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Protecting the Land

Smart Roads: Petoskey identifies five tools for land protection; MDOT promises just one

June 1, 2000 | By Kelly Thayer
Great Lakes Bulletin News Service

Petoskey area residents want to protect farms, recreational land, and the region’s rural character. In conversations and community surveys, residents have expressed the high value they place on conserving the countryside.
According to the city-county Comprehensive Plan, Emmet County’s rapid growth threatens the region’s landscape. The state’s poorly planned bypass would only aggravate the situation by speeding the loss of farmland, planting sprawl in its place, and triggering the relocation of Petoskey’s urban core to the townships.
To control sprawl, the state promises to buy a 300-foot right-of-way and to limit new driveways connecting with the bypass. As the Smart Roads: Petoskey report makes clear, the state Department of Transportation plan will not protect the landscape. Attracted by the traffic, major new development will spread out all along the bypass. Sprawling businesses simply will connect their driveways to the dozen or more roads that will intersect the bypass.
Fortunately, there’s a better way. Smart Roads: Petoskey outlines five categories of conservation techniques to help maintain rural character, allow development in selected locations, and still ease congestion. Within these categories the Institute recommends the following actions, paid for by the tens of millions of dollars in savings provided by Smart Roads: Petoskey:

• Define an Urban Growth Boundary.
Local governments agree to draw a line on a map indicating where public money will be spent to extend roads, water lines, and sewer service, and where private developers must pay for infrastructure. This tool helps direct growth, preserve rural land, and save taxpayer money.
• Adopt Regional Zoning for Major Developments. City, county, and township governments agree to a regional zoning plan for the largest commercial developments. This would combat sprawl, preserve a distinction between urban and rural areas, and save taxpayer money by siting projects where roads, sewer, water, and other services exist.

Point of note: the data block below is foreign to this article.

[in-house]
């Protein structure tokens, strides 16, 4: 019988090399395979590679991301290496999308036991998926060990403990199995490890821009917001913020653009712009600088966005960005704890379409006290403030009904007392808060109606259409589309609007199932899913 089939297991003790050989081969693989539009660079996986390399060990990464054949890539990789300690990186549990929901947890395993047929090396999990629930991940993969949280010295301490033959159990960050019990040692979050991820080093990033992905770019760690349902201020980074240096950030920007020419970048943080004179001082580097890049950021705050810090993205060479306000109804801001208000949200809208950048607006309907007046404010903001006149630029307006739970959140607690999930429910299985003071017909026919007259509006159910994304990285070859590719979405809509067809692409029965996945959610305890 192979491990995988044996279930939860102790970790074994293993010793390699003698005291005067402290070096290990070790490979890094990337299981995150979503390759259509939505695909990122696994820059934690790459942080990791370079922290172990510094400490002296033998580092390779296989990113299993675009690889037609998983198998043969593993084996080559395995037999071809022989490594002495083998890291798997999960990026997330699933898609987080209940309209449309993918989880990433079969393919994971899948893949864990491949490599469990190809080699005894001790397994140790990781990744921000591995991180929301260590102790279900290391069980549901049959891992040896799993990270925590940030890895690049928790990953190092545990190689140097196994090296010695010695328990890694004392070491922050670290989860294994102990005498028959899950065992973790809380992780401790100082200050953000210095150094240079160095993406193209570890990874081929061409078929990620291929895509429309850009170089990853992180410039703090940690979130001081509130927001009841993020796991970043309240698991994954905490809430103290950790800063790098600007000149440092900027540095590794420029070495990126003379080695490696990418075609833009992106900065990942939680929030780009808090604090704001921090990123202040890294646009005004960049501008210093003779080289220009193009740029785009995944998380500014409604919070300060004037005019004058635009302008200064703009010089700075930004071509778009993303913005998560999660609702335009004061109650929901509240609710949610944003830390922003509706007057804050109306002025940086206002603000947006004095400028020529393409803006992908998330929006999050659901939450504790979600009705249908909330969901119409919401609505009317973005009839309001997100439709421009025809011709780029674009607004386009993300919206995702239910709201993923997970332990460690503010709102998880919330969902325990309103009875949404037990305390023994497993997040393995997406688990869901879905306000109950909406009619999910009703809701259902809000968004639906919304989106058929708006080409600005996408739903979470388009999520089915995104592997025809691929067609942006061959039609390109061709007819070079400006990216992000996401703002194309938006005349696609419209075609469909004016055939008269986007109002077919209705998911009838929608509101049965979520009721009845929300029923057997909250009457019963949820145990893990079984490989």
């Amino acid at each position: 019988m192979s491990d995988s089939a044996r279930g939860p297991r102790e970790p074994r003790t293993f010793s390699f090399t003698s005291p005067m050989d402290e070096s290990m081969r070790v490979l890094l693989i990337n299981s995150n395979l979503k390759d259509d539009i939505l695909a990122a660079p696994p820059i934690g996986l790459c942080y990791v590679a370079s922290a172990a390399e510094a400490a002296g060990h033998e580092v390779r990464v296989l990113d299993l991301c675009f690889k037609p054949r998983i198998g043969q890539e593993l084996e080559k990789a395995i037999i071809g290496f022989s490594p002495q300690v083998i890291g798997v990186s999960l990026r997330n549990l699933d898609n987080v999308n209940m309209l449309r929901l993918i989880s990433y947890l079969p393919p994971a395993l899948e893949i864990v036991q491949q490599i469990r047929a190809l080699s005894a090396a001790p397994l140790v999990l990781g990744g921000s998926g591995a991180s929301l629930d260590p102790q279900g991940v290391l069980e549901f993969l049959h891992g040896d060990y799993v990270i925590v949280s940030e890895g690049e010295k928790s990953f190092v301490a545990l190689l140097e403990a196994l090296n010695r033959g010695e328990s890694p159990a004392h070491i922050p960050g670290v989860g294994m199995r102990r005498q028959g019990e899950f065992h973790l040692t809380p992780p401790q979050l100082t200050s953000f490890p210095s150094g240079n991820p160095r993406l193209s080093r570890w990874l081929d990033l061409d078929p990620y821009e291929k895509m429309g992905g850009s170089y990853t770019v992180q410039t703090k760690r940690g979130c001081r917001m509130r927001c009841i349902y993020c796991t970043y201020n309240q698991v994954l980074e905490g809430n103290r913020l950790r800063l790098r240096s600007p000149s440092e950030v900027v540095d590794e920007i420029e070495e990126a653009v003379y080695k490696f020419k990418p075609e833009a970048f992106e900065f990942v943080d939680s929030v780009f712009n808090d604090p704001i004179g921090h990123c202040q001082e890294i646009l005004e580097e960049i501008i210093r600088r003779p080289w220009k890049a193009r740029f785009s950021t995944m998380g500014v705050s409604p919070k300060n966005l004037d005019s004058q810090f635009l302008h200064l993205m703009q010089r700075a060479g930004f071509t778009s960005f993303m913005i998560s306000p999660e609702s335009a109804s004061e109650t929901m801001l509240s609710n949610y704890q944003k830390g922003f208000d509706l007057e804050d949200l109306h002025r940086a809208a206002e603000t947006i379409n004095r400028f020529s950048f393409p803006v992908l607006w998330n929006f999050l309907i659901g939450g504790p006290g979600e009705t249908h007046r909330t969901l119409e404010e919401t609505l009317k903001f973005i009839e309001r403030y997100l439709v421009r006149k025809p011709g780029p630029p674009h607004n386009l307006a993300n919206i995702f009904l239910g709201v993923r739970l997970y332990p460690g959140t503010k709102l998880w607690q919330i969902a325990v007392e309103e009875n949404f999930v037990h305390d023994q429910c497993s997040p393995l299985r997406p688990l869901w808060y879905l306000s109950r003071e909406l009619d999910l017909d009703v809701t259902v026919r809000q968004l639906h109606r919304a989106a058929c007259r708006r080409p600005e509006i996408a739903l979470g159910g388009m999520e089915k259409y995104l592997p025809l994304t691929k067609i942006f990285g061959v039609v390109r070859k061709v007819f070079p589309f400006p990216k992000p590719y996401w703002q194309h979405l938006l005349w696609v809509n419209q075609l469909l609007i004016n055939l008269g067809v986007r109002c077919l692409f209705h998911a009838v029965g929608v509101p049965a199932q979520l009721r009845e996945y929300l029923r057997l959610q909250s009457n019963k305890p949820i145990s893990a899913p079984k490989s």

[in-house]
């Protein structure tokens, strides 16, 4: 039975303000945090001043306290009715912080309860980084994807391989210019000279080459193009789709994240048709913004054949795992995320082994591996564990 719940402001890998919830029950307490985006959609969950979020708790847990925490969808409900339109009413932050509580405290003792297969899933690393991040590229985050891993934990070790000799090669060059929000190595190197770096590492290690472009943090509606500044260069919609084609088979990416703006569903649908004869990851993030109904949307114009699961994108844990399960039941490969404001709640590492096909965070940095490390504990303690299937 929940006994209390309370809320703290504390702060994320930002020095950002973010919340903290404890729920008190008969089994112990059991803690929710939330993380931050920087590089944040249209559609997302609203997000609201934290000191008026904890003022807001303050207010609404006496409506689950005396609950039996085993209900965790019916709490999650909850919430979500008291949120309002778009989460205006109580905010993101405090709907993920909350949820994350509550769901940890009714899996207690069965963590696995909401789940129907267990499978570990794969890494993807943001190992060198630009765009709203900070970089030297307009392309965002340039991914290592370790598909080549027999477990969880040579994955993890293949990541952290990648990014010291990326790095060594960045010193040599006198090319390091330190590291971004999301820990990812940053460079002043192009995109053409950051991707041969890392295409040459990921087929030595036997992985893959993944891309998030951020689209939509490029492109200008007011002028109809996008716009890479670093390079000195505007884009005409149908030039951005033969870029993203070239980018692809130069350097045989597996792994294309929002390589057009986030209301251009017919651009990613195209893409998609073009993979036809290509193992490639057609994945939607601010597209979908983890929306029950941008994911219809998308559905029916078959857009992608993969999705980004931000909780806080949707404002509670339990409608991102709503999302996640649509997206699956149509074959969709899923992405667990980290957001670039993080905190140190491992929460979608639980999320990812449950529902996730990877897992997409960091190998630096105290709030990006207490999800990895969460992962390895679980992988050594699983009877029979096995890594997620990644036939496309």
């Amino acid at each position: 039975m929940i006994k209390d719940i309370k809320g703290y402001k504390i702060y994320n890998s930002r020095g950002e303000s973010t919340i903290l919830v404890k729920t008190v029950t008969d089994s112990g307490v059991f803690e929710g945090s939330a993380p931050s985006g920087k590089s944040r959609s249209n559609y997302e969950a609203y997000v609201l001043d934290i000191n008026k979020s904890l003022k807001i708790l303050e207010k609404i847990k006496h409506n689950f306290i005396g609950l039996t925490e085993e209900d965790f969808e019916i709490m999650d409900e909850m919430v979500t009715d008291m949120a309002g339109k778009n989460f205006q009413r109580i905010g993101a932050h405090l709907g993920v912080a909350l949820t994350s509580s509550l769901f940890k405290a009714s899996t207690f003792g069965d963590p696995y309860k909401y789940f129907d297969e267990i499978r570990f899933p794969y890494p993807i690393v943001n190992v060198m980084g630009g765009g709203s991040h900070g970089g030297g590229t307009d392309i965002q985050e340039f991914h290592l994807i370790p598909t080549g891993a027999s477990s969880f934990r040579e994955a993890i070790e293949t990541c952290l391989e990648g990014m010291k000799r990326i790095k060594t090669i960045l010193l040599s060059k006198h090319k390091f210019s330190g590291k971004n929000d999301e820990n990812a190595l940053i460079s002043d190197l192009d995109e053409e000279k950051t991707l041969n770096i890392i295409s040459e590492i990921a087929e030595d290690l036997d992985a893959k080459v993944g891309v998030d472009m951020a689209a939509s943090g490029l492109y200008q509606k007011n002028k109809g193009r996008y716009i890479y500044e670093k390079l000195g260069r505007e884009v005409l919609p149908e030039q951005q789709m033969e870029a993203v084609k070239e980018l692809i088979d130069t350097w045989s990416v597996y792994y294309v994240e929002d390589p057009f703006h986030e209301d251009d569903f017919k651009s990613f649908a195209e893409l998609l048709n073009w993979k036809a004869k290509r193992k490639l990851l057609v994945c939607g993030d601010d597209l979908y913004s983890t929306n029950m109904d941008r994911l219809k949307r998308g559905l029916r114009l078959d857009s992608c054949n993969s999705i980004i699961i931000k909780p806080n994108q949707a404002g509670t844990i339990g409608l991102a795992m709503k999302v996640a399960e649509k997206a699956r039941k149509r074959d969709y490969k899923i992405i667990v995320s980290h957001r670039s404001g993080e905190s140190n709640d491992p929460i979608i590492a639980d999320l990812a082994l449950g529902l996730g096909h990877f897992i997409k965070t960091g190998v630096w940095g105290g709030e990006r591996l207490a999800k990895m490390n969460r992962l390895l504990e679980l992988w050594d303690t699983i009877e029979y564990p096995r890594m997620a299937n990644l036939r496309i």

• Employ Tax-base Sharing. Local governments cooperate to share tax revenue across a county or region. This allows decisions on where to locate heavily taxed developments to be based on sound planning criteria, rather than on which government offers the largest tax breaks.

• Use Open Space and Flood Plain Zoning.
Governments approve zoning to protect open space and flood plains along waterways. This prevents development from sprawling into the most scenic or ecologically important areas. Emmet County uses this tool in some places.
• Approve Coverage-maximum Zoning. This type of zoning defines the maximum amount of land that can be covered, or developed. This tool can prevent major developments with large parking lots in areas intended to remain rural.
• Promote Permanent Conservation Easements.
A property owner can sell or donate certain development rights, preserving the land or otherwise limiting its development. Creating a conservation easement typically results in substantial tax breaks for the owner.
• Design Greenways. State and local governments purchase open land to preserve it, and to create parks, trail networks, and other recreational options.
• Identify and Protect Resources. Local governments map natural resources and valuable open space for preservation on a township or region-wide basis. Governments then amend their master plans and ordinances to conserve these resources and direct development to appropriate areas.

• Encourage Landowner Compacts. Owners of adjoining properties agree to plan the development of their sites jointly, to preserve wetlands, woodlands, or other natural features.
• Require Two Conceptual Plans. Local governments require developers to provide two sets of plans for developing a site. One shows the maximum amount of development possible. The other shows how natural features within the site would be protected.
• Encourage Open Space Design Development. Local governments require or provide incentives for developers to preserve areas of parkland, farmland, or other natural features in their site design.
• Promote Bicycling and Walking. Local governments require or provide incentives for developers to include bicycle- and pedestrian-friendly designs in site plans.

• Create a Purchase of Development Rights Program.
A farmer or other owner of undeveloped land sells the future right to develop it while maintaining ownership and continuing to use it. The government buys the development rights through a deed restriction, ensuring that the current land use will not change.
• Offer Life Estates. The government buys property to enhance the overall area, but allows the former owner to remain for the rest of his or her life before claiming the property. If necessary, the state can purchase a limited number of homes along the Express Route, pay the homeowners now, and then claim the property when the residents leave

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